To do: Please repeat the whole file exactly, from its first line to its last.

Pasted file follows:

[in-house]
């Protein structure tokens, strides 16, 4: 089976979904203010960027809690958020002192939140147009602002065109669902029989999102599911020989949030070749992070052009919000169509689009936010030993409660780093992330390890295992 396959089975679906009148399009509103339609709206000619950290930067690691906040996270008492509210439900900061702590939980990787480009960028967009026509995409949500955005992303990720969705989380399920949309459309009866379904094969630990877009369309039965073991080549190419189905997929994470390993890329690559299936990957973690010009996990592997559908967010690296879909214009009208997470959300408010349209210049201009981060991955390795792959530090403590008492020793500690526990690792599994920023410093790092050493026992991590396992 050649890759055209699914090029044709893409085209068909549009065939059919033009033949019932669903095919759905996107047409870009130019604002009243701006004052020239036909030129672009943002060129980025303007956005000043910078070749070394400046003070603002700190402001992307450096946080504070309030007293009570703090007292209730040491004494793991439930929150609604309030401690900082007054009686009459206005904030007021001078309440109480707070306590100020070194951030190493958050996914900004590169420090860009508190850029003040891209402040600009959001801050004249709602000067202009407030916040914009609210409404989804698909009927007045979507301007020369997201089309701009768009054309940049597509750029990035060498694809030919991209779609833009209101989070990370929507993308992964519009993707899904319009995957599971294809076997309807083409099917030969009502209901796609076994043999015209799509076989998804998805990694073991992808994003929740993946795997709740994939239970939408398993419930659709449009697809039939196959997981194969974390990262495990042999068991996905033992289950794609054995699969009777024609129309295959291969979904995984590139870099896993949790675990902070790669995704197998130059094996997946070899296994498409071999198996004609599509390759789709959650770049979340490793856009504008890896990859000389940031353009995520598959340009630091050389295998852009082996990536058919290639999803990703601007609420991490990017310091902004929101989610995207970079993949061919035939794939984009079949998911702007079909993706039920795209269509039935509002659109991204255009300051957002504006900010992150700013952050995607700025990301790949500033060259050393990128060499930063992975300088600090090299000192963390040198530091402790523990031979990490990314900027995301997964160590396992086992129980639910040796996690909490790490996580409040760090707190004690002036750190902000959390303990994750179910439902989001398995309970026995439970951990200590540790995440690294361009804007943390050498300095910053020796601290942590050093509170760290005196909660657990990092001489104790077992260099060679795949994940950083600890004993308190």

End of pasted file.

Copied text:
[in-house]
């Protein structure tokens, strides 16, 4: 089976979904203010960027809690958020002192939140147009602002065109669902029989999102599911020989949030070749992070052009919000169509689009936010030993409660780093992330390890295992 396959089975679906009148399009509103339609709206000619950290930067690691906040996270008492509210439900900061702590939980990787480009960028967009026509995409949500955005992303990720969705989380399920949309459309009866379904094969630990877009369309039965073991080549190419189905997929994470390993890329690559299936990957973690010009996990592997559908967010690296879909214009009208997470959300408010349209210049201009981060991955390795792959530090403590008492020793500690526990690792599994920023410093790092050493026992991590396992 050649890759055209699914090029044709893409085209068909549009065939059919033009033949019932669903095919759905996107047409870009130019604002009243701006004052020239036909030129672009943002060129980025303007956005000043910078070749070394400046003070603002700190402001992307450096946080504070309030007293009570703090007292209730040491004494793991439930929150609604309030401690900082007054009686009459206005904030007021001078309440109480707070306590100020070194951030190493958050996914900004590169420090860009508190850029003040891209402040600009959001801050004249709602000067202009407030916040914009609210409404989804698909009927007045979507301007020369997201089309701009768009054309940049597509750029990035060498694809030919991209779609833009209101989070990370929507993308992964519009993707899904319009995957599971294809076997309807083409099917030969009502209901796609076994043999015209799509076989998804998805990694073991992808994003929740993946795997709740994939239970939408398993419930659709449009697809039939196959997981194969974390990262495990042999068991996905033992289950794609054995699969009777024609129309295959291969979904995984590139870099896993949790675990902070790669995704197998130059094996997946070899296994498409071999198996004609599509390759789709959650770049979340490793856009504008890896990859000389940031353009995520598959340009630091050389295998852009082996990536058919290639999803990703601007609420991490990017310091902004929101989610995207970079993949061919035939794939984009079949998911702007079909993706039920795209269509039935509002659109991204255009300051957002504006900010992150700013952050995607700025990301790949500033060259050393990128060499930063992975300088600090090299000192963390040198530091402790523990031979990490990314900027995301997964160590396992086992129980639910040796996690909490790490996580409040760090707190004690002036750190902000959390303990994750179910439902989001398995309970026995439970951990200590540790995440690294361009804007943390050498300095910053020796601290942590050093509170760290005196909660657990990092001489104790077992260099060679795949994940950083600890004993308190």